Subaperture stitching is a well-known technique for extending the effective aperture range of phase measuring interferometers. In the past, stitching has successfully been applied to improve the lateral coverage and/or resolution of plano interferometers (including interference microscopes). More recently, QED Technologies has developed a subaperture stitching interferometer (SSI®) for automatic stitching of spherical surfaces, including hemispheres. But stitching can also extend the amount of aspheric departure that can be measured in a non-null test.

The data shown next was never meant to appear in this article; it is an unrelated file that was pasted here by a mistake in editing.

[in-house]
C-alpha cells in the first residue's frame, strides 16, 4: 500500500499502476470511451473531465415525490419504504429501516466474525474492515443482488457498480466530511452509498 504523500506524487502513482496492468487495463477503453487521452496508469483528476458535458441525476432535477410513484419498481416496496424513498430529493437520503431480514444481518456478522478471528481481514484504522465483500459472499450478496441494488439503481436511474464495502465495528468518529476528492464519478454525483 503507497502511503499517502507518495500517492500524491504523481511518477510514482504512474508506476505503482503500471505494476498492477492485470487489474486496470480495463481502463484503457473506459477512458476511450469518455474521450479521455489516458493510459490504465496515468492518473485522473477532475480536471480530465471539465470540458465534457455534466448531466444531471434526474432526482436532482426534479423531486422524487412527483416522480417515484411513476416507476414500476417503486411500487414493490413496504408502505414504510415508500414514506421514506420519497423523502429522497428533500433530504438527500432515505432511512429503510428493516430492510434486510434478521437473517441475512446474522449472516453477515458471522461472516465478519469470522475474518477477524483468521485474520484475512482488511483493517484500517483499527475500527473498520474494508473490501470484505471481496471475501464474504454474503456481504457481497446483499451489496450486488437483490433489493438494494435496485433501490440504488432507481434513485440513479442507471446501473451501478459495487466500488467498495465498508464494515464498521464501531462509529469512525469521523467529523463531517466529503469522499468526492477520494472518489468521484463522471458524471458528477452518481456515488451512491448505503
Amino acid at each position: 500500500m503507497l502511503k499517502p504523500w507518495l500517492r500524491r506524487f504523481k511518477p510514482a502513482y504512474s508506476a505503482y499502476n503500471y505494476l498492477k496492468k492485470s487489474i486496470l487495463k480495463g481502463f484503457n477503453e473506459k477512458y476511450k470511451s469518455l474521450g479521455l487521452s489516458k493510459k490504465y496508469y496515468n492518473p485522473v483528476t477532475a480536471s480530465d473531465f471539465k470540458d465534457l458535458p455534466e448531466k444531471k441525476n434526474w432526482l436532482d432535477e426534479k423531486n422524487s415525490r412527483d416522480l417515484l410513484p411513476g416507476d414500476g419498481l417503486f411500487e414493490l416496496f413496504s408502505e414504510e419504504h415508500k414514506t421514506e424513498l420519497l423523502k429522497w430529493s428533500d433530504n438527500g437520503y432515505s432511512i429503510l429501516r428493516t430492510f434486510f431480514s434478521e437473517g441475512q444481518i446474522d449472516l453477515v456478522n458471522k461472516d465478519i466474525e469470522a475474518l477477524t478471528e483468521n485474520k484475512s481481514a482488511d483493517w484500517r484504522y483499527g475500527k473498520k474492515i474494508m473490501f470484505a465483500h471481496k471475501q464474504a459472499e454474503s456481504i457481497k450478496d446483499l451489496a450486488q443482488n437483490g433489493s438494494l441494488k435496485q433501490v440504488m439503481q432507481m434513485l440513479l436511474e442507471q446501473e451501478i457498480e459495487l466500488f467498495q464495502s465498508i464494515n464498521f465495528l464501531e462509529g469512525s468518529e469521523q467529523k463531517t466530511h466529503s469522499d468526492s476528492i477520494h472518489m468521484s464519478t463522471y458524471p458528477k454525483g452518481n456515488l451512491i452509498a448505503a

Conventional interferometers have some capability to measure mild aspheric surfaces without null correction. The interference fringe resolution of the camera limits the asphericity that can be measured, while the difficulty in inferring the surface form from the measured phase degrades accuracy. Therefore, commercially available interferometers can only measure a few micrometers of fourth-order aspheric departure. Furthermore, standard measurement software does not compensate for the aspheric shape or for the interferometer imaging errors present in a non-null measurement. As a result, non-null aspheric measurements are more difficult, and less accurate, than a spherical null test. Examples are presented in this paper that illustrate these issues. Subaperture stitching can extend the testable aspheric departure of a non-null test. This has been demonstrated in the past on annular zones of near-null data. We present a more generally applicable and robust method of stitching non-null phase data, which can provide better accuracy and increased testable aspheric departure over an unstitched test.